7.89007091522217
    549755289600
    -------------------------------------------------------------------------------
    ruby objects are copy on write references - no copy is made here!
    -------------------------------------------------------------------------------
    6.67814898490906
    549755289600
    -------------------------------------------------------------------------------
    is testing __really__ that slow?
    -------------------------------------------------------------------------------
    13.0074229240417
    549755289600

    harp:~ > cat a.rb
    def time label
    puts('-' * 79)
    puts label
    puts('-' * 79)
    a = Time::now
    yield
    b = Time::now
    puts(b.to_f - a.to_f)
    end

    class Array
    def first_and_rest(first_time)
    first_time.call self[0]
    (1 .. self.length - 1).each do |i|
    yield self
    end
    end
    end

    huge = (0...(2 ** 20)).to_a
    p huge.size


    sum = 0
    time('first_and_rest') do
    huge.first_and_rest(proc {|x| sum += x}) do |x|
    sum += x
    end
    end
    p sum

    sum = 0
    time('ruby objects are copy on write references - no copy is made here!') do
    first = huge.first
    sum += first
    huge.last(huge.size - 1).each{|x| sum += x}
    end
    p sum

    sum = 0
    time('is testing __really__ that slow?') do
    huge.each_with_index do |x, i|
    sum += (i == 0 ? (x * 2) : x)
    end
    end
    p sum


    so testing is slow, however i couldn't really tell the difference until a
    million entries or so. in any case i think your friend isn't clear on the
    meaning of 'created' - unless you modify the first element no copy is made -
    you just get a reference which costs basically nothing. to prove it:

    harp:~ > ruby b.rb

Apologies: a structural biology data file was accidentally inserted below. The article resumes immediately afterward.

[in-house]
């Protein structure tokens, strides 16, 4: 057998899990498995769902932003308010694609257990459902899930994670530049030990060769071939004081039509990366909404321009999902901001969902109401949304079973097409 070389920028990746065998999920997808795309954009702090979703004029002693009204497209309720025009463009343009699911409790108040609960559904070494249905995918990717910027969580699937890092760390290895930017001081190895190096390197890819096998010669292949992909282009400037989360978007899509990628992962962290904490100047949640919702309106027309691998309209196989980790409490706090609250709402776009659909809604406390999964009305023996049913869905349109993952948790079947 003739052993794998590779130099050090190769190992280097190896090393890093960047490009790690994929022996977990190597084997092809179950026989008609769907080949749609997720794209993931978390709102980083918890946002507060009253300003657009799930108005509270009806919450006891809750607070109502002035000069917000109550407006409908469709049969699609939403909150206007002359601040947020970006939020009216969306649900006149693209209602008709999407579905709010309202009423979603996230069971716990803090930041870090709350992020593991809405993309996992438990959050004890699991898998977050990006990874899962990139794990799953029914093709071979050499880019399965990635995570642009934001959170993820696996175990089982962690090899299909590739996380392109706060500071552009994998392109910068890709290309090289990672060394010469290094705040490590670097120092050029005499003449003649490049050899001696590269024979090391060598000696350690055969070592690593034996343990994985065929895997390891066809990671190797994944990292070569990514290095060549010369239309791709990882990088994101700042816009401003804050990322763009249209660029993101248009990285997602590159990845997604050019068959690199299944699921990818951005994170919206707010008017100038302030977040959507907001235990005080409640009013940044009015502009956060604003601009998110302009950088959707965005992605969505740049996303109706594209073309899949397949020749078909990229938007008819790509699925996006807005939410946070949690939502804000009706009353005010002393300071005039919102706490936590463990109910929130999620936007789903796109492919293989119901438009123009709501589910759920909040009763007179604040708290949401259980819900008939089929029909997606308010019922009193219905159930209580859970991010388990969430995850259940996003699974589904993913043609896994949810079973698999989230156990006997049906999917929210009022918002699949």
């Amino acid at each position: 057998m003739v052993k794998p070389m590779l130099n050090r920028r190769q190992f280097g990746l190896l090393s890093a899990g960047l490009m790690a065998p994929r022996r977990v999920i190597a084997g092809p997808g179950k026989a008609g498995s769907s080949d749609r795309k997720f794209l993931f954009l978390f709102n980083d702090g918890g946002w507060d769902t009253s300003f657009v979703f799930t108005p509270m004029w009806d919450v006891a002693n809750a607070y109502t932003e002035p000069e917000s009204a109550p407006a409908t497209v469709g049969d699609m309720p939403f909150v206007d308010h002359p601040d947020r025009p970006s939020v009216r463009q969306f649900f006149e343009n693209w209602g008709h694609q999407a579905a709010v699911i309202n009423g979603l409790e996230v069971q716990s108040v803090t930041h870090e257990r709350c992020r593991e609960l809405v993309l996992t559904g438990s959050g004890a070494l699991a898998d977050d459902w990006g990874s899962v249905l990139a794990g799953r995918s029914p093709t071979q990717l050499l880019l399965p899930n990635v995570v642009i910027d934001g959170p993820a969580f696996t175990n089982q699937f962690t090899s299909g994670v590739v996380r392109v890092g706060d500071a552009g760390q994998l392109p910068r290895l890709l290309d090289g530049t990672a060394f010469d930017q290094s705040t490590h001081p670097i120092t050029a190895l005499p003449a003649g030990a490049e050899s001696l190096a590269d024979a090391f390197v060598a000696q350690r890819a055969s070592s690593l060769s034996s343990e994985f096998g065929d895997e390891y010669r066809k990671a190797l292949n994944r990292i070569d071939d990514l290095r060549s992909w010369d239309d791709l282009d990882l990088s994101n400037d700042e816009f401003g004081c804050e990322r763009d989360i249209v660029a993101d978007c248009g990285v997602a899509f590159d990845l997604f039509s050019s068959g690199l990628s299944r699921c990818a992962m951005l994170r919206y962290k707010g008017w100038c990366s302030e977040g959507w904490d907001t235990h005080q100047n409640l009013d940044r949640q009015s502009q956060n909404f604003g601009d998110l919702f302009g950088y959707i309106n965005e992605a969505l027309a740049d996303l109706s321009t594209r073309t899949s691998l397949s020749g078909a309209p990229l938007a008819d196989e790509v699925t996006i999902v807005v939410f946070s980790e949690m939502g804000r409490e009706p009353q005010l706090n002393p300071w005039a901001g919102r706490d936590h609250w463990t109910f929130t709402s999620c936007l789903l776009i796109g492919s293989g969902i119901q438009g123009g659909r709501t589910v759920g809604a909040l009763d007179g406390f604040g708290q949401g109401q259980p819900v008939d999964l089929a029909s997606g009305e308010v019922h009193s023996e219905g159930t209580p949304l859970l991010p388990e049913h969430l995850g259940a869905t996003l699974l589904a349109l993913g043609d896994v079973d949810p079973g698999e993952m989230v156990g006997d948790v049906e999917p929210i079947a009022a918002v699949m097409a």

1048576
    -------------------------------------------------------------------------------
    it's plenty fast to take references
    -------------------------------------------------------------------------------
    3.60012054443359e-05
    -------------------------------------------------------------------------------
    but slow(er) if you actually copy on write
    -------------------------------------------------------------------------------
    36.049026966095


    harp:~ > cat b.rb
    def time label
    puts('-' * 79)
    puts label
    puts('-' * 79)
    a = Time::now
    yield
    b = Time::now
    puts(b.to_f - a.to_f)
    end

    huge = '_' * (2 ** 20)
    p huge.size


    time("it's plenty fast to take references"){ 42.times{ s = huge } }
    time("but slow(er) if you actually copy on write"){ 42.times{ (s = huge).gsub(%r/./,'!') } }


    IMHO the copy on write semantics of ruby assignment is one of it's nicest
    features - it's a lot easier to shoot your self in the foot with memory
    allocation in perl.


    kind regards.

    -a
    --
    ===============================================================================
    | EMAIL :: Ara [dot] T [dot] Howard [at] noaa [dot] gov
    | PHONE :: 303.497.6469
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    , Nov 5, 2004
    #3